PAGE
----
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Nearly 60 Percent of Consumers Buy Brands Based on Values and Beliefs

The 2022 report found consumers looking for businesses to take on a larger role on key issues including climate change, racial injustice, and economic inequality says the latest survey.

The Edelman Trust Barometer is out for 2022 and reveals that businesses hold onto their position “as the most trusted institution, with even greater expectations due to the government’s failure to lead during the pandemic,” according to Edelman’s findings.

By an average of five-to-one margin, respondents in the 28 countries surveyed look to business to play a larger role in climate change, economic inequality, workforce reskilling, and addressing racial injustice.

People are looking to brands to fill the void, with nearly 60 percent of consumers buying from brands based on their values and beliefs. The Trsut Barometer additionally found that almost 6 in 10 employees choose a workplace based on shared values and expect their CEO to take a stand on societal issues, with 64 percent of investors looking to back businesses aligned with their values.

“Business must now be the stabilizing force delivering tangible action and results on society’s most critical issues,” said Richard Edelman, CEO of Edelman. “Societal leadership is now a core function of business.”

The growing consumer trust gap between government and brands

Business further distanced itself from government, says Edelman, outscoring it by 53 points on competence and 26 points on ethics. More than 8 in 10 respondents want CEOs to be the face of change, leading on policy, not on politics.

This year’s report reveals what the report describes as “a vicious cycle of distrust fueled by government and media” globally, with a majority of people believing they are being lied to by journalists (67 percent, up 8 points) and government leaders (66 percent, up 9 points), and nearly one out of every two respondents view government (48 percent) and media (46 percent) as divisive forces in society.

Germany (65 percent) and Canada (65 percent) remained the most trusted country brands, followed by Japan (59 percent) and the UK (58 percent). India (36 percent) and China (34 percent) remain the least trusted.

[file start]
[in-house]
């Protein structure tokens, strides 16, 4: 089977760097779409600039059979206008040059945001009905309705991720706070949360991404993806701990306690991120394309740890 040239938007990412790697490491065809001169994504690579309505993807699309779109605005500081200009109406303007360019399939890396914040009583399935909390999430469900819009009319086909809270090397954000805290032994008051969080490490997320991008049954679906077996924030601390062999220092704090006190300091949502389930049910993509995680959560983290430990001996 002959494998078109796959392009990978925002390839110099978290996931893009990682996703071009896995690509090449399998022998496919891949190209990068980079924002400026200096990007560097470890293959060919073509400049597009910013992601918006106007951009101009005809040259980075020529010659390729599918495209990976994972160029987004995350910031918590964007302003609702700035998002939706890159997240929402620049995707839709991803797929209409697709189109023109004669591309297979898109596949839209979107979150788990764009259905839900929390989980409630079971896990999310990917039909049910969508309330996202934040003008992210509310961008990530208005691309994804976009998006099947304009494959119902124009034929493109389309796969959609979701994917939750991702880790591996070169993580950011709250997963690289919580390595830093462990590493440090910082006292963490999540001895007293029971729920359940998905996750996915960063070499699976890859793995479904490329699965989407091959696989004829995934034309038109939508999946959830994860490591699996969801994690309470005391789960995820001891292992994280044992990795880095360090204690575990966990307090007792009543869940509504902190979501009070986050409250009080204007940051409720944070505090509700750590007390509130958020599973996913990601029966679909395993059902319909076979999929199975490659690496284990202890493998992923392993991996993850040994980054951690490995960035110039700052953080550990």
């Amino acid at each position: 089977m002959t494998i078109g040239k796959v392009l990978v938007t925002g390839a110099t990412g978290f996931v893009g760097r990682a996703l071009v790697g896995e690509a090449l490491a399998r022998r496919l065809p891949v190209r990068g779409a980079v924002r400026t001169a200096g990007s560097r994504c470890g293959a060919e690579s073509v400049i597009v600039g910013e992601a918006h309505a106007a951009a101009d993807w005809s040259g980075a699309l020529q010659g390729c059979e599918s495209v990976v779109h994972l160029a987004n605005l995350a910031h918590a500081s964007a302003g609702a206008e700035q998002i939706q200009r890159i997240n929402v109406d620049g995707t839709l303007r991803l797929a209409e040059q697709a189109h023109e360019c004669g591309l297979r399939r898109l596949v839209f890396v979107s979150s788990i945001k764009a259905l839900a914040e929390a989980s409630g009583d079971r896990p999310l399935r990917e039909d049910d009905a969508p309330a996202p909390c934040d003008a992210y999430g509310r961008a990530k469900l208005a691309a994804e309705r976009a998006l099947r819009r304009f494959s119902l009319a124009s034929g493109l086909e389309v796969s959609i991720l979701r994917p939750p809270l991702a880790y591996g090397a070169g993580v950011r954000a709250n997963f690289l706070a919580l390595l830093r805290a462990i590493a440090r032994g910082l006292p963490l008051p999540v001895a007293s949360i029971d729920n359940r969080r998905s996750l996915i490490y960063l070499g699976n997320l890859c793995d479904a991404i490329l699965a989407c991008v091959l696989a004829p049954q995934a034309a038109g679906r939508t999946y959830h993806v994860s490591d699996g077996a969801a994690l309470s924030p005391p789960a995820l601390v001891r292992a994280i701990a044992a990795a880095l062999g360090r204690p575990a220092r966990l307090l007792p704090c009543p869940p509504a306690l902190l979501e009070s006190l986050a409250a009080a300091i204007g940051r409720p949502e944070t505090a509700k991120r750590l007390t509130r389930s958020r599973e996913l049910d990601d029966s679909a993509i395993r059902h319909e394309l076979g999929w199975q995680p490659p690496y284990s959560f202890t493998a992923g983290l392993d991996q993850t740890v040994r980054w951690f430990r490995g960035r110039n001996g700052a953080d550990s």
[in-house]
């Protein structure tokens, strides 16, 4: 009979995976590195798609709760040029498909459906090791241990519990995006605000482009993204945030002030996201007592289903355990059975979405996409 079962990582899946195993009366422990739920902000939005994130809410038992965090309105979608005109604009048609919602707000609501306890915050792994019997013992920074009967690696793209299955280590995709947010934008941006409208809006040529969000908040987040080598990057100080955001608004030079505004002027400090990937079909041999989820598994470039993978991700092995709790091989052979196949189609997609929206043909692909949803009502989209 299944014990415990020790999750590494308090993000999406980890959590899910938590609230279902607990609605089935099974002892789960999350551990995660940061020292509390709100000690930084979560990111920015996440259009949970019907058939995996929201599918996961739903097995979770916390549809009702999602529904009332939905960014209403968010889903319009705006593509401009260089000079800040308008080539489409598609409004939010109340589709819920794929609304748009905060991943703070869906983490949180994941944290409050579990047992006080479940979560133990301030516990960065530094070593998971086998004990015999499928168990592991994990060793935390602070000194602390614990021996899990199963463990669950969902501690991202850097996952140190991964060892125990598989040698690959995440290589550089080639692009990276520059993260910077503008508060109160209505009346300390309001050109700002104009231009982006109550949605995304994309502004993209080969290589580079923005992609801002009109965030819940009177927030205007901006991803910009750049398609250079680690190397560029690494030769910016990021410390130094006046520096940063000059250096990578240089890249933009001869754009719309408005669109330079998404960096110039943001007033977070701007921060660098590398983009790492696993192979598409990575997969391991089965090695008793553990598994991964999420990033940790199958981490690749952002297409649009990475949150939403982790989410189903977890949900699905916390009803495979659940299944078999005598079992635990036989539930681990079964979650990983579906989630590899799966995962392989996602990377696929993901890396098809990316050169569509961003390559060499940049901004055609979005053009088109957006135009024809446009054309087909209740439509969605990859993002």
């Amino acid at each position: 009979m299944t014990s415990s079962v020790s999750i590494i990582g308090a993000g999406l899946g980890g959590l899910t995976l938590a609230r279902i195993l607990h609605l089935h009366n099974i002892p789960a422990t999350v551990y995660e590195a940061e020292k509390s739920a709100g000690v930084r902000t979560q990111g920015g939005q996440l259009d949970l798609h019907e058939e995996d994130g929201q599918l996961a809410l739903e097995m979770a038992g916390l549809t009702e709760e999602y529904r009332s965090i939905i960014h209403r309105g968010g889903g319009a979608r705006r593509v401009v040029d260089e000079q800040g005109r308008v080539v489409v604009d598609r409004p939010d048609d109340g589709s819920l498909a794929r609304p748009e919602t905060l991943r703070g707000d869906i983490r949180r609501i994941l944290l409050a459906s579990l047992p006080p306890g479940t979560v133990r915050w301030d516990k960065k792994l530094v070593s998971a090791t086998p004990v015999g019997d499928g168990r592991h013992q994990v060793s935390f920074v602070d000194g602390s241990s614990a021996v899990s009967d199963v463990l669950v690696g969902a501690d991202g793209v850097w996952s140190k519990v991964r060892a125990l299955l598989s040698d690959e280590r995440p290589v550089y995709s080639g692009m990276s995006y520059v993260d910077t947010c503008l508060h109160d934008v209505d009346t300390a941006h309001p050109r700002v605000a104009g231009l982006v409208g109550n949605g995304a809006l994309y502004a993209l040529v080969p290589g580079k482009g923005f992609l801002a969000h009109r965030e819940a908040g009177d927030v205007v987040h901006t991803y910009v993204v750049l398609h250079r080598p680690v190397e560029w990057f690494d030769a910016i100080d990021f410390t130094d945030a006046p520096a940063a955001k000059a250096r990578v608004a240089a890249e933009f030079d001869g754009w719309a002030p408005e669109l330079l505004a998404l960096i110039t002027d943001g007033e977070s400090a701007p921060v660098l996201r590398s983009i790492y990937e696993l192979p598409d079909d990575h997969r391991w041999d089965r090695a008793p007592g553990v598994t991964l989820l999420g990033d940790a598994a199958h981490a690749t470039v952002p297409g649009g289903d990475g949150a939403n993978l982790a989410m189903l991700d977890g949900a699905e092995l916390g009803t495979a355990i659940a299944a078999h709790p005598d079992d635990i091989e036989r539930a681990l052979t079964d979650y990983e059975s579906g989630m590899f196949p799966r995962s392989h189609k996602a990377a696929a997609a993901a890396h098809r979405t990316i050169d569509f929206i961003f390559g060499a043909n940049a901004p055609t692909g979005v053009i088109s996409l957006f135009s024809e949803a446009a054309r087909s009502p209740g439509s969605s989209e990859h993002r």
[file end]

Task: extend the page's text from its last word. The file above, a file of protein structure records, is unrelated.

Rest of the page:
“This vicious cycle of distrust threatens societal stability,” says Edelman.

“It’s a death grip where media is chasing clicks and government is chasing votes, both feeding a cycle of disinformation and division and exploiting it for commercial and political gain.”


Citizens show more government trust in non-democratic countries

There’s been a collapse of trust in developed democracies the survey found with many failing to reach a score of 60 on this year’s Trust Index, including Australia (53), France (50), Germany (46), UK (44) and the U.S. (43), which has dropped 10 points since 2017.

Contrast that to the trust jumps in non-democratic countries—China (83) and the UAE (76), which saw increases of 11 and 9 points respectively.

The disparity is particularly notable by the record 40-point gap between China and the U.S. with the report commenting that “respondents in every developed country studied believe they will be worse off financially in five years and 85 percent fear they will lose their jobs to forces including automation.”

“Restoring trust is going to require business to continue its societal role.”

Edelman adds that “distrust has become the default,” with the majority of respondents (59 percent) saying they tend to distrust until seeing evidence that something is trustworthy, and 64 percent believing people in their country lack the ability to have constructive and civil debates.

“Restoring trust is going to require business to continue its societal role,” said Dave Samson, vice chairman of Corporate Affairs.

“But even more, it will require all institutions to demonstrate tangible progress and restore belief in society’s ability to build a better future for all, focus on long-term thinking over short-term benefits and provide trustworthy, fact-based information.”

Other key findings

  • Over the last decade, trust in all news sources has dropped, except for owned media (43 percent), which rose one point. Social media (37 percent) experienced the sharpest decline at eight points followed by traditional media (57 percent) at five points and search engines (59 percent) at three points. Concern over fake news being used as a weapon has risen to an all-time high of 76 percent. The most believable source of information is communications from ‘My Employer’ (65 percent).
  • Government officials (42 percent) and journalists (46 percent) are again the least trusted societal leaders, while ‘My Coworkers’ (74 percent) and scientists (75 percent) are most trusted.
  • The political chasm in the U.S. shows every sign of widening, with trust overall among Democrats (Trust Index of 55) 20 points higher than Republicans (Trust Index of 35). The widest gaps are found in trust in media (a 31-point divide, with Democrats at 55 percent versus Republicans at 24 percent) and government (24 points, with Democrats at 53 percent versus Republicans at 29 percent).
  • Technology (74 percent) was the most trusted sector, followed by education (69 percent) and healthcare (69 percent). Social media (44 percent) continued its decline with a 2-point slide, solidifying its spot as the least trusted sector.
  • Germany (65 percent) and Canada (65 percent) remained the most trusted country brands, followed by Japan (59 percent) and the UK (58 percent). India (36 percent) and China (34 percent) remain the least trusted.

You can read the full report here.

Featured image: Liza Summer via Pexels